Nancy McDonald Ladd is co-chair of Action In Montgomery.Robert Goldman is president of Montgomery Housing Partnership on behalf of the Montgomery Housing Alliance.
As the ink dries on the Montgomery County budget for fiscal 2016, we hear endlessly about its constraints. But as the county becomes the new home of suburban poverty, we also hear from families struggling to make ends meet that the status quo will not stand. The disturbing calamity that we face is a steep and mounting crisis of housing affordability.
The budget is inadequate to address this crisis, which calls for a bold approach for next year.
County officials want the county to be a hub of creativity and economic vitality and to have the kind of development that comes along with a booming business and human-services sector. But our current housing production results almost exclusively in units that are so expensive that they cut out the very workers the county needs to foster economic growth.
The median cost to rent an apartment in Montgomery County is $1,562. For this to be affordable, a household needs an income of more than $62,000. Thirty-eight percent of the households in the county make $75,000 or less every year.
Workers are bearing the burden caused by this housing crisis. Nurses can’t afford to live in the vicinity of their emergency rooms. Firefighters live far afield from the flames. Even millennials, the group that corporations such as Marriott desperately want to attract, struggle to find an affordable place to live in Montgomery County. In the county’s lower-income school districts, families double and triple up in one home so their children can make it through the year at the same school. More than half of renters in the county and more than a quarter of homeowners are “housing burdened” — paying more than 30 percent of their income just to keep a roof over their head.
The county executive has long held affordable housing as one of his administration’s top priorities because he is aware of both the moral and fiscal imperatives that undergird continued inaction as this crisis mounts.
We are losing 3,000 units of affordable housing each and every year as our stock of affordable apartments gets bulldozed for luxury housing. However, this year the budget for the county’s Housing Initiative Fund, which leverages private investment to support the creation and preservation of affordable housing, was funded at a level significantly below the high watermark for the fund, at a time when public investment is critical. The District’s Housing Production Trust Fund provides $100 million annually for the creation and preservation of affordable housing. Montgomery County’s Housing Initiative Fund and Housing First only provides $44 million for the creation and preservation of affordable housing.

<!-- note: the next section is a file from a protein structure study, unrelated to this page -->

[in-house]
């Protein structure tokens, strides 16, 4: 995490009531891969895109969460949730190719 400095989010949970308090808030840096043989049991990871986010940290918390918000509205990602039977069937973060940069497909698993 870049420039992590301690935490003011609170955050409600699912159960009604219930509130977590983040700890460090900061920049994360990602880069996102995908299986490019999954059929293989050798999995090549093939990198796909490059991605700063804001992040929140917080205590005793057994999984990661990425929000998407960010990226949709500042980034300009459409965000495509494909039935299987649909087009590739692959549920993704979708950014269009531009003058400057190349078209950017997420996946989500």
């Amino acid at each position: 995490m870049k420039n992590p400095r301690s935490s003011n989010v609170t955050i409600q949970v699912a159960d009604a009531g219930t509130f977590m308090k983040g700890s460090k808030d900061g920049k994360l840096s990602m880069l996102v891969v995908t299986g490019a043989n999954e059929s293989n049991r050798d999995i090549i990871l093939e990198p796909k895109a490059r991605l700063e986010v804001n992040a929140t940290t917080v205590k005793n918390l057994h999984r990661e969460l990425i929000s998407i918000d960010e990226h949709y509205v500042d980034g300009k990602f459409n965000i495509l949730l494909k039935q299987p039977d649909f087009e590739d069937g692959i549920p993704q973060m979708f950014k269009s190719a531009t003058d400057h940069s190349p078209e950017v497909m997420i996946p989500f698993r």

Our future depends on our ability to sustain an economically, generationally and ethnically diverse community that is livable for all. As community leaders and affordable housing providers, we are willing to be a part of the solution. We have been here all along, moving one brick at a time off the mountainous problem before us and repositioning it into the foundations of strong communities. But we cannot do it alone.
To provide a voice to the many families in need of affordable housing, community organizations, congregations and affordable housing providers have joined together to form a new coalition, the Montgomery Housing Alliance, dedicated to ending the affordable housing crisis.
We call on the county executive and the County Council to come together now to begin to create a new budget blueprint looking forward to the next two budgets — and beyond. It is time to create a new budget framework that addresses the growing needs of those who are struggling to make ends meet in this county. The county must consistently fund the Housing Initiative Fund at a level almost double of this year’s investment and work collaboratively with developers and the community to make the best use of public land and resources to create and preserve at least 1,000 units of affordable housing every year.
And perhaps above all, this community needs to change its persistent attitude of “not in my back yard,” to “yes in my back yard.” Yes to safe and affordable housing for our treasured elders. Yes to first apartments for a young creative workforce. Yes to families working hard to be a part of our thriving school system. Yes to the continued economic security upon which we all rely. These are challenging times, and we are calling on our county leaders to rise to the occasion and move us in the right direction.